• High Hats and Parasols, August 20th, 2010

    The News From 100 Years Ago

    Need heat? Try Cole.
    Thomas Cope has earned the exclusive right to sell in Pacific Grove Cole’s Original Air-Tight Wood Stoves. These stoves are considered to be the finest quality made and are sold bearing remarkable guarantees1.
    Cole Manufacturing Company warrants that each stove will hold fire overnight, with dry wood. Cole also claims that combustion is so complete that ashes need not be removed oftener than four times each winter. And, of course, Cole guarantees each stove to be free from imperfect material and workmanship. In short, Cole’s stoves will stand up under severe usage and give its users permanent satisfaction.
    A manufacturer’s representative explained that Cole’s air-tight construction gives perfect control over your fire. A large, sensitive radiating surface, which responds quickly to the fire, radiates all the heat for a slow economical combustion of the fuel. You can light your fire at night and be certain that you will have heat when you awaken the next morning.
    It is a good thing to know that no matter how much greater is the price of other wood stoves, the makers cannot or will not write you a guarantee like Cole. Prices
    start at $30. Contact Mr. Thomas Cope or call at the Pacific Grove Review office for more information.
    With a Cole, you’ll never be cold again.

    Summary of required readings
    Participants in Chautauqua discussion sessions should prepare themselves by reading these books. The emphasis, this session, is on learning about England2.
    Demorcratic England by Percy Alden. A discussion, by a former member of the House of Commons, of the chief developments and principles in social legislation in England.
    Among English Hedgerows by Clifton Johnson. This book offers a charming portrayal of English rural life by an author who is also an illustrator.
    Thru England with Tennyson by Dr. Oliver Huckel. Huckel takes his readers on a literary pilgrimage to the Tennyson country.

    Carriage and pair stolen
    About three o’clock this morning, someone stole Mr. Burbank Perry’s carriage and horses from where they were hitched while Perry visited friends in Monterey. The hitching post was located in front of a hostelry near the old statehouse. When the team and conveyance were found this morning, they were comfortably tied to a Pine avenue hitching post. The thief or thieves had kindheartedly fed, curried, and blanketed the horses. Nonetheless, the stealing of a carriage is a misdemeanor and the theft of a horse is a penitentiary offense. When this culprit is found, he will most likely regret the error of his ways.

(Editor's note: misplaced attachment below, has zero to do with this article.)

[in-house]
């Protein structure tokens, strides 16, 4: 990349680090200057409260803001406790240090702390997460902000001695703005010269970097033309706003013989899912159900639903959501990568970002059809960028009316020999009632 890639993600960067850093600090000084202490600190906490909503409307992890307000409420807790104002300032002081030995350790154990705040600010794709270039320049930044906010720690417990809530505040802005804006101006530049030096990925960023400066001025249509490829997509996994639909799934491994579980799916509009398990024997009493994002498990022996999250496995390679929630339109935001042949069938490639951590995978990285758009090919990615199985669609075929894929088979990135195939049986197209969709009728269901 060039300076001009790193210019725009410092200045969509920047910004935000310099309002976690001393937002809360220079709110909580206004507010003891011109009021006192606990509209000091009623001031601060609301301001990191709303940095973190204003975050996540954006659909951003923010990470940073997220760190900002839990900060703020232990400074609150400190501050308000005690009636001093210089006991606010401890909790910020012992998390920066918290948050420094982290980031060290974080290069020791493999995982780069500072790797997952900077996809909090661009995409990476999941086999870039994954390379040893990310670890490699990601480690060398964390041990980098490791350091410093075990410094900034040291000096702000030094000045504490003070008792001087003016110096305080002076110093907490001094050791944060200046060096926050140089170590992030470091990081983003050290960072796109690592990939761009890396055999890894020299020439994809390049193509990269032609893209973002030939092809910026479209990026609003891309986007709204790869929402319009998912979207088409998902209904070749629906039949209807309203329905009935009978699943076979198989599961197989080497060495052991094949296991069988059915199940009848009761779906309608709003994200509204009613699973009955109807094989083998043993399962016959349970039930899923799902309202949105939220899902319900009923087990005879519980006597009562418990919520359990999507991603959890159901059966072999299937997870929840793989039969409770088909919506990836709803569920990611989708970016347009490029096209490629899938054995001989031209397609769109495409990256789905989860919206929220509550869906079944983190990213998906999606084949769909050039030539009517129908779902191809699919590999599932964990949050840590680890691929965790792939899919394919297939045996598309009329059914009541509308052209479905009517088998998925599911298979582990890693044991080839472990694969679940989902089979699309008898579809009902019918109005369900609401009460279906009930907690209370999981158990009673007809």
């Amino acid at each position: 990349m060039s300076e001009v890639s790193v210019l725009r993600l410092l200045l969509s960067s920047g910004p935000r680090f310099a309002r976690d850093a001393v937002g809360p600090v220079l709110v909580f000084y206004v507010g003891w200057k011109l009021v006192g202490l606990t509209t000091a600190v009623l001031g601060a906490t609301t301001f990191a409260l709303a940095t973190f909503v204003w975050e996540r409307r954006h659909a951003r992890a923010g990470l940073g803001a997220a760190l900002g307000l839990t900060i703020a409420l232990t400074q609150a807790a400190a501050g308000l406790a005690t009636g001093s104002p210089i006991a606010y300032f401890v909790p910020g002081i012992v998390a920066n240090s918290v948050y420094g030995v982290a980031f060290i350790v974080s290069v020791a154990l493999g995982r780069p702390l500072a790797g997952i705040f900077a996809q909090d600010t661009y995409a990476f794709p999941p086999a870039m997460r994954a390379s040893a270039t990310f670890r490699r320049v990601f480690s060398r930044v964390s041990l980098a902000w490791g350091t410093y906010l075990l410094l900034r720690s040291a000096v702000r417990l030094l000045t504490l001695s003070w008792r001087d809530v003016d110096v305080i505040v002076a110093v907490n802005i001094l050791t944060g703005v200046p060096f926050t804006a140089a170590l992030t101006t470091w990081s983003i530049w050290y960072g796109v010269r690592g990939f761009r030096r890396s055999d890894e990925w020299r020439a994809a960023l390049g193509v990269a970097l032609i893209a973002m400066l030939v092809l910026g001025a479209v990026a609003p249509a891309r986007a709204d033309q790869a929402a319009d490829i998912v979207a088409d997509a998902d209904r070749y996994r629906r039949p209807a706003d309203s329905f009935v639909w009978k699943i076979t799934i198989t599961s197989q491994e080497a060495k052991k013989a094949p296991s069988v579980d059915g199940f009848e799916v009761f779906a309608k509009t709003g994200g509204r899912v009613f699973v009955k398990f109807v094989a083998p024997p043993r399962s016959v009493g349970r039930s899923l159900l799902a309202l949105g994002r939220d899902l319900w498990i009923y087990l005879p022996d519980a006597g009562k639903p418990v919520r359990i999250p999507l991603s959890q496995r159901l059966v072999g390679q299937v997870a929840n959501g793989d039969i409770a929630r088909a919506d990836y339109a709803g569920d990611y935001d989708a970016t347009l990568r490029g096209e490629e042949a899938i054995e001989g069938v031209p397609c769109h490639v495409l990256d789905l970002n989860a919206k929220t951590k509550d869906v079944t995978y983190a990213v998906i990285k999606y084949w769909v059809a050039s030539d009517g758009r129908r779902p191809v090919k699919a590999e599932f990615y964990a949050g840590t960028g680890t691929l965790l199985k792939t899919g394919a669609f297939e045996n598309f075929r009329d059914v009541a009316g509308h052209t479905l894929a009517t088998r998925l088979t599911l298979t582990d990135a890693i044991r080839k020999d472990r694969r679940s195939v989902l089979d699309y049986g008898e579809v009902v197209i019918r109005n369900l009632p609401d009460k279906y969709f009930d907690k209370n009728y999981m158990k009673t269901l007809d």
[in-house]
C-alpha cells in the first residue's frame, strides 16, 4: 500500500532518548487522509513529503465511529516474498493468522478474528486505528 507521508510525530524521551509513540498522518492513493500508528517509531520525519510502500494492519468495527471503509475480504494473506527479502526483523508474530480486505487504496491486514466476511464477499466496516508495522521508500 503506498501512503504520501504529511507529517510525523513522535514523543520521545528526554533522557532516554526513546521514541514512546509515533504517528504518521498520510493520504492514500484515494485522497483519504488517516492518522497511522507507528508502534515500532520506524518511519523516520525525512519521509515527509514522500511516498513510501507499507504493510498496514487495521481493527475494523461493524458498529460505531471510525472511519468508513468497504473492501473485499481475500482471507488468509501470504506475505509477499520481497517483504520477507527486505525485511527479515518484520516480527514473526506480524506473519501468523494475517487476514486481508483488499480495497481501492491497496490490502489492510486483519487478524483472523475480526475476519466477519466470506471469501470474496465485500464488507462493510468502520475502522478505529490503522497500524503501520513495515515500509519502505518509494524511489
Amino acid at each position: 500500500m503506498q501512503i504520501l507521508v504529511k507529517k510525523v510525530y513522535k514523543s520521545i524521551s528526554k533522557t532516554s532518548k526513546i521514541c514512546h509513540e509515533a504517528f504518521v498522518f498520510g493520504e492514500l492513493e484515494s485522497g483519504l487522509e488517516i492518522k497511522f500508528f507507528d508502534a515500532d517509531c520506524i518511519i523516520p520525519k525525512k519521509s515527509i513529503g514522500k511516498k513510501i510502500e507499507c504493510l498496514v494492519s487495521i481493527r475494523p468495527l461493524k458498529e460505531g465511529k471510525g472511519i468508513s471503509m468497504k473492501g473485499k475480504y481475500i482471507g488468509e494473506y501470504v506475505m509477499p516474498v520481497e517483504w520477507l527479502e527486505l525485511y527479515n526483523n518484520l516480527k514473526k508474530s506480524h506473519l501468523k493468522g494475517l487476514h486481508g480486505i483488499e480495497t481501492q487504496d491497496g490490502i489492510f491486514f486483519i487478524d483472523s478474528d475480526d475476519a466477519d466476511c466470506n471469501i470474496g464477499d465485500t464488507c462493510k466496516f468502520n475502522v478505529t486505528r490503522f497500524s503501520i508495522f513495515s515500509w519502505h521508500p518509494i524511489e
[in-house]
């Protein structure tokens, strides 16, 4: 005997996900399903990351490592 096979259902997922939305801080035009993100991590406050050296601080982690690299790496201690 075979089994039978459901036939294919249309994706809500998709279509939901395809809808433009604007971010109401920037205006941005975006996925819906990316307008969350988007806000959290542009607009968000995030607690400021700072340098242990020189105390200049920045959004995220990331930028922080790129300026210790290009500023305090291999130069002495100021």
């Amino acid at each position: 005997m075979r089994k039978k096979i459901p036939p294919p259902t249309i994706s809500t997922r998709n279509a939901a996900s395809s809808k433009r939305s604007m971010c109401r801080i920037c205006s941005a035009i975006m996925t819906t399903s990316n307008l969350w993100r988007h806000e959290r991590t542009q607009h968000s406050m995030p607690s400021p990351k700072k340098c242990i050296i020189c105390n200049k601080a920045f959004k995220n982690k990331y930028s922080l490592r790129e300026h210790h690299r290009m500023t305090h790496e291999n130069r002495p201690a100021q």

Mr. Perry had erred by sending an officer down the Salinas road, thinking the thief had taken the stolen goods out toward the county seat. That officer was still searching when word that the horses and carriage had been found in Pacific Grove came in3.

    Weather forecasting is topic
    The Rev. J. S. Ricard has confirmed that he plans to spend an entire day participating in the Chautauqua. Father Ricard, who is on the staff at the University of Santa Clara, developed the theory of the effect of sun spots on weather. Father Ricard’s weather forecasting is much more than mere guessing, and it will be a pleasure hearing what Ricard has to say.

    Library blossoms
    When Andrew Carnegie ordered that $10,000 be given to the Pacific Grove library building fund, the mogul didn’t realize what an impact his gift would have on this
    community.
    The structure, which opened in 1907, consisted of a foyer, stock room, periodical room, and a reference room. The Honorable Horace Platt donated the land on which the building is located. The balance of the library building fund was financed by gifts and from city taxes. It is operated on a separate tax rate and on a budget approved by the City Council. Innumerable community donations, particularly in the way of books, have been instrumental in helping the library build in size and usefulness.